Preferential conduction block of myelinated axons by nitric oxide

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Nitric oxide (NO) is a highly reactive molecule with a complex chemistry that is involved in numerous normal and pathological processes. It is produced from L‐arginine by a family of NO synthases: neuronal (nNOS), endothelial (eNOS), and inducible (iNOS). The latter is upregulated in microglia/macrophages and in astrocytes by inflammatory cytokines, resulting in significant increases in NO concentrations. NO and its redox products react with proteins through nitration of tyrosine or S‐nitrosylation of cysteine (Stamler et al., 1992b). It also activates guanylyl cyclase, raising levels of cyclic guanosine monophosphate (cGMP), a second messenger that regulates many cellular functions. There is growing evidence that NO plays a role in the pathology of multiple sclerosis and spinal cord injury, both of which include an inflammatory component (Smith and Lassmann, 2002; Su et al., 2015). In one such role, it has been shown that NO blocks axonal conduction in a reversible manner (Redford et al., 1997; Shrager et al., 1998), and this has raised interest in developing therapeutic measures to prevent it (Smith and Lassmann, 2002). In reading recent literature, we reviewed our earlier work (Shrager et al., 1998) and found a misinterpretation of one experiment. While most of that research was on rat sciatic nerves, we also recorded from vagus nerves and found a large, fast component of the compound action potential (CAP) as well as a smaller, slower component. Both of these were blocked reversibly by NO, and we concluded that both myelinated and unmyelinated axons were therefore susceptible. However, when we reexamined these data we found that the conduction velocity of the smaller component was 5.9 m/s, much too fast to be attributed to unmyelinated axons, which typically conduct at 0.4 to 0.7 m/s at 37 °C. We therefore decided to reexamine the question of the interaction of NO with unmyelinated axons.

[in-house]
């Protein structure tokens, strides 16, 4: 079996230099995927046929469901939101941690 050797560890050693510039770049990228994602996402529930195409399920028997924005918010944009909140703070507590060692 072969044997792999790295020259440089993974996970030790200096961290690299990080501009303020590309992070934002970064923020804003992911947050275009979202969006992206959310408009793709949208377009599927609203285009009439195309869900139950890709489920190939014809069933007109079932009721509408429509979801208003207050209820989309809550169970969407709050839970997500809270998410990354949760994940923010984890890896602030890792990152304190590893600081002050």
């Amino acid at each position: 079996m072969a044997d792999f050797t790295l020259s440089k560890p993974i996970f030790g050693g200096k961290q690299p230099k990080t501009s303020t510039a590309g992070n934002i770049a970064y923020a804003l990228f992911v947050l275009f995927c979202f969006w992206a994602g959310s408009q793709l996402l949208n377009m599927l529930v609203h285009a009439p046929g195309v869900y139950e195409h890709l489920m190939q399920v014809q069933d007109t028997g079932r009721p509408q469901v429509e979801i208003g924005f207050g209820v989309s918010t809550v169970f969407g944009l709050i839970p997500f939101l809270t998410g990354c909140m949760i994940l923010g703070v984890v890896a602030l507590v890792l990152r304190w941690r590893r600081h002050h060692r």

While extracellular signals recorded from myelinated fibers are in the range of 0.5 to 5 mV and are readily detected, action potentials from unmyelinated fibers in adult nerves are typically only 0.01 to 0.05 mV and must be extracted from background noise. This can be done with appropriate low‐noise amplifiers and signal averaging. While we recorded from a variety of adult tissues, we also examined developing nerves, in which the signals from unmyelinated (i.e., premyelinated) fibers are more robust. We applied NO through the use of a chemical donor, diethylamine NONOate (DEA NONOate). This compound was particularly useful for these experiments in part because a wide variety of controls and calculations have been done with it. Its half‐life, releasing NO, is 16 min at 22 °C to 25 °C and 2 min at 37 °C, rates which we verified through use of the Griess reagent (Green et al., 1982; Shrager et al., 1998). Correspondingly, its effects were minimal at 25 °C and only blocked when the temperature was raised to 37 °C, showing that the undissociated compound was without effect. Further, solutions were ineffective if allowed to fully dissociate into diethylamine and NO before applying to nerves (Shrager et al., 1998). (The half‐life of NO in aqueous solutions is ∼30 sec [Palmer et al., 1987].) Finally, solving the diffusion equation for a cylinder, and including the half‐life of NO in tissue (∼4 sec), we showed that at concentrations of the order used, DEA NONOate at 37 °C produces levels of NO in nerves that are similar to those that activated macrophages would produce in an inflammatory lesion (∼1 μM) (Shrager et al., 1998). Here we show that in both the central nervous system (CNS) and peripheral nervous system (PNS), in regions that contain both myelinated and unmyelinated axons, conduction in myelinated fibers is preferentially blocked by NO.
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